(028) Ko Sin Tung
'Whatever works, whatever it takes', Group Exhibition
Goethe Institut Peking, Beijing, China, [20.07.19 - 18.08.19]
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Our surroundings, as they shift and bend to the sways of contemporary society; us, our beings, responding to them, ever faster, ever sharper. ‘Adaptation’, the second solo show by Hong Kong artist Ko Sin Tung (b. 1987, Hong Kong) at Edouard Malingue Gallery, Hong Kong is an investigation into this process of corporal, emotional and mental attunement. It questions that self-adjusting process of fitting oneself into environments in order to survive, be at one. It goes a step further, however, and proposes: with the frequency of these constant shifts, are they indeed ephemeral in nature, or rather the foundations of a permanent future?
A graduate from the Department of Fine Arts at The Chinese University of Hong Kong, Ko Sin Tung observes the city’s inhabitants, their close-quarters, and identifies with curiosity their values as dictated through the items they treasure and keep, slowly observing how these objects mirror ways of life, or in the very least, illustrate what is expected for living. ‘Adaptation’, in particular, address how we are required to respond and become accustomed to supposed temporal permanences.
This status of self-adjustment is propositioned and questioned through a series of works, each of which approaches our surrounding’s oscillatory condition. At the entrance there is ‘A Blu-tack photo’ (2019) a little photograph of blu-tack in the midst of colour mixing, in transience between old and new. The shape is fluid, malleable – in flux. Captured via an image though, the fluidity is made still, the temporary converted to posterity. Small in size, the photograph forces you to look, to note, a viewing muscle that can be flexed throughout the rest of the exhibition as you pick up on details, a viewing approach that can also be turned and applied to oneself.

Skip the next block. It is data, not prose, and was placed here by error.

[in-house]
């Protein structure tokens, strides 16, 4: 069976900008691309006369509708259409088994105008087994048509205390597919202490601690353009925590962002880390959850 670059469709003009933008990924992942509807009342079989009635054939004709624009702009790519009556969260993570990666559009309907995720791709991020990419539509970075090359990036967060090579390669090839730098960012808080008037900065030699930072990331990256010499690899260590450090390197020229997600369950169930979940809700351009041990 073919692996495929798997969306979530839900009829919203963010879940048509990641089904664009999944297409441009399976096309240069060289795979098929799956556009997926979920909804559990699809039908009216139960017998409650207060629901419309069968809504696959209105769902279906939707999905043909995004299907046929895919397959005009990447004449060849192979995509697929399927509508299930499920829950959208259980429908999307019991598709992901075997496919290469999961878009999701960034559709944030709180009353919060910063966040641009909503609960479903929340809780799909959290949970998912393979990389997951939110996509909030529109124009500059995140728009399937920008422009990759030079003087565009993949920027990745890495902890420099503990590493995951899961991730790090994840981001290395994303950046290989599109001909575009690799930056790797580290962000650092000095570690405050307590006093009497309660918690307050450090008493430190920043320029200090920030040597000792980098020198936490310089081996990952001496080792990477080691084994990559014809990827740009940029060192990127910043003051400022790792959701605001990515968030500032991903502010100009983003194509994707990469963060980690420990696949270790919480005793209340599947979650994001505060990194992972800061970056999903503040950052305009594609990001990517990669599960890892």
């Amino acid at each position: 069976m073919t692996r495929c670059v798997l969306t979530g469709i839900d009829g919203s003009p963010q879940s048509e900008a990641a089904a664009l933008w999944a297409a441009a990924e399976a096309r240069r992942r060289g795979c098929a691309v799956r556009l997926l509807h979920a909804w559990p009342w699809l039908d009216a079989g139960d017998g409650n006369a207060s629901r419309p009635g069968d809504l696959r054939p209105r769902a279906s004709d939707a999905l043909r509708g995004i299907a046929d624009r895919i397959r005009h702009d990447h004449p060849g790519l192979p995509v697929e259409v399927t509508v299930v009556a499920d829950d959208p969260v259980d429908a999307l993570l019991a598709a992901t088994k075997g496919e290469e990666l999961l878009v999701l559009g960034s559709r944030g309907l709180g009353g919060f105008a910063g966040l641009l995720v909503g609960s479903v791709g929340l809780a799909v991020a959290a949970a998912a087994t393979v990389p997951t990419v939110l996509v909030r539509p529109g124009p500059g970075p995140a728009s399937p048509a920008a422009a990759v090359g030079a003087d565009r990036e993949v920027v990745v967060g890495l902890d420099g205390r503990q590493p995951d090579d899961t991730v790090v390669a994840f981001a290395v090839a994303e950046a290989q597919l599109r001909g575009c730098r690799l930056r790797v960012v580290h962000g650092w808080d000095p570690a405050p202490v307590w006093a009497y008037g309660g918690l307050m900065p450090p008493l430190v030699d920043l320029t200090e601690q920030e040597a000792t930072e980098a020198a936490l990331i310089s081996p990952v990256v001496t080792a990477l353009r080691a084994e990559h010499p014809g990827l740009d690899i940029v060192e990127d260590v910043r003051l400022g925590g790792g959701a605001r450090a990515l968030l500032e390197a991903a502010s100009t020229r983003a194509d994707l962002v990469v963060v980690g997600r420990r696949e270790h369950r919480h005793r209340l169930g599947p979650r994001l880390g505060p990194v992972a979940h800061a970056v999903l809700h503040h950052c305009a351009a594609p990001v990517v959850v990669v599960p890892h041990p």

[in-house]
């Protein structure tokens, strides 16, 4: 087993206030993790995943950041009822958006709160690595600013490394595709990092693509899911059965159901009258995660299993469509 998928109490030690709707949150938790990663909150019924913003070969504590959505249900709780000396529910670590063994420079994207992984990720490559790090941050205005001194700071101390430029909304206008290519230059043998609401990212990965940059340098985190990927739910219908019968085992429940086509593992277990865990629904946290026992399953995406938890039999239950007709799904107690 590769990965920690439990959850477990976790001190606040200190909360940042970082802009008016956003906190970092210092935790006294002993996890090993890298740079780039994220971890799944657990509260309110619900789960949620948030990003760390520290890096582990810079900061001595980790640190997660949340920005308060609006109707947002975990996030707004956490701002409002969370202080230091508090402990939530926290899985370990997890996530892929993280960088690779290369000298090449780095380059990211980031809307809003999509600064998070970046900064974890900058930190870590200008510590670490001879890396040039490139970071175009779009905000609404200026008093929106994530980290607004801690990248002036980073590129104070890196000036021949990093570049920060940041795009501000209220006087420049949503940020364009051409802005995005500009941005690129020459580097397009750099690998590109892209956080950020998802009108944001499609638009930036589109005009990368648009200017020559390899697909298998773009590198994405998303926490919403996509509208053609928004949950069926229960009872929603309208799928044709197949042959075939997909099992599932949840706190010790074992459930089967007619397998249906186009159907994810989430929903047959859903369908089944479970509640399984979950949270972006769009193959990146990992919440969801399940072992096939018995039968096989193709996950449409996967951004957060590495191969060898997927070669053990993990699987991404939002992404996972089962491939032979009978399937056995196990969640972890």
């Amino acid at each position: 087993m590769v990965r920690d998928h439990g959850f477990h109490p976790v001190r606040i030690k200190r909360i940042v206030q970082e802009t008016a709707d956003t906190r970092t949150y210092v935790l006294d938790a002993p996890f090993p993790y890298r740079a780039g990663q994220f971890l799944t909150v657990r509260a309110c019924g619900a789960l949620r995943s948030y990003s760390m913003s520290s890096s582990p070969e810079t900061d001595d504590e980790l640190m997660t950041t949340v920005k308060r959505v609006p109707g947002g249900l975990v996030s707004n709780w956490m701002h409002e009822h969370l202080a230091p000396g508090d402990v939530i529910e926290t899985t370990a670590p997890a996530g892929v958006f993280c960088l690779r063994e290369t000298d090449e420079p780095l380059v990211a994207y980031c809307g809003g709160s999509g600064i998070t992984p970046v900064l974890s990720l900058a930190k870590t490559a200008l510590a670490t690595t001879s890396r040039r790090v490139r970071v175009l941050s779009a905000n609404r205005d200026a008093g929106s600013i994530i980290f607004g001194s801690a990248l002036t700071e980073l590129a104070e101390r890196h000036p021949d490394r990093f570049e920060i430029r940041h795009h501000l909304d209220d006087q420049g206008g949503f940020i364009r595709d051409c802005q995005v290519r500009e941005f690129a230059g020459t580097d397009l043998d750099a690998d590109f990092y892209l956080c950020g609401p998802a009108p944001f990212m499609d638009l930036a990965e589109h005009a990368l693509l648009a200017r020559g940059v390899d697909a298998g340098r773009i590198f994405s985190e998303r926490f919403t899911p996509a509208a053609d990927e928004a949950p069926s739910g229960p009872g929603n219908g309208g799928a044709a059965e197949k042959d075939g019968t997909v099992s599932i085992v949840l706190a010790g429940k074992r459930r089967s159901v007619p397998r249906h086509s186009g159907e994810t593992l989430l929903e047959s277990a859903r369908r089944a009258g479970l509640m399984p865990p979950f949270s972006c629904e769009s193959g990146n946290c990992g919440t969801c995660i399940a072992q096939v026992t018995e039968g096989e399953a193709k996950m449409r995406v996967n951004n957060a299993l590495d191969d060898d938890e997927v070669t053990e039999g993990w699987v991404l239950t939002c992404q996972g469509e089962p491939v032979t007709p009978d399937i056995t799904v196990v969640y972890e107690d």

Eyes aflush, tone set, one then approaches ‘Adaptation’ (2019), a series of decorative moulds as one would find on the outside of buildings. Painted white, they meld into each other, despite their ornate detailing. Resembling figures, they each have their own individuality. Yet, this is equally met by a sense of mimeticism and camouflage as each masks itself into the other and their surroundings. Domestic objects, there is a sense of everyday familiarity. One cannot help, however, when observing them to capture a sense of the unfinished through their monochromatism, as if they were frozen in a moment before becoming something more.
This static feeling is heightened by ‘Surface’ (2019) the drywall walls, which appear mid-construction, mid-paint. This condition, intrinsic to the fabric of the environment the visitor finds themselves in, dictates and accentuates the sense of adaptation – walls being the very skeleton of the gallery space, what gives it shape and direction. It equally references our outside environment, the myriad of construction zones we’re exposed to, as society builds, morphs and expands. Moving through the gallery converted into site there are a series of photographs of parallelograms surrounded by darker shapes. Entitled ‘From dark to light’ (2019) these are in fact pits from construction sites – the dark gaping holes left by building progress and attempts. They have been inverted, however, resembling luminous abstractions rather than an abyss. Finally, a set of two sculptures, ‘Arrow’ (2019), lie on the floor – an agglomeration of semi-transparent road stickers making the arrow initially printed on them, unclear.
Ultimately, Ko Sin Tung in her consideration of self-adjustment creates an environment for outer and introspection. Following from her previous practice of experimenting with space, we can take that little extra moment to consider our own responses to things, places, objects in movement and change. We as individuals are never the same from one moment to another but ‘Adaptation’ is a zone for observing those nuances and through its comparative calm a chance to question: is our outer environment changing too fast, can our minds and beings move as well as follow forward?
Ko Sin Tung is a Hong Kong artist who has held exhibitions at The Bunker, Beijing (2019), New Hall Art Collection, University of Cambridge, (2019), Tai Kwun Contemporary, Hong Kong (2018), Chinese Centre for Contemporary, Manchester (2017), amongst other locations. She was awarded the Special Jury Prize of Huayu Youth Award (2016), Pure Art Foundation Grant 2013-2014 (2014) and the Project Grant (Emerging Artists Scheme) from the Hong Kong Arts Development Council (2014). Ko Sin Tung lives and works in Hong Kong.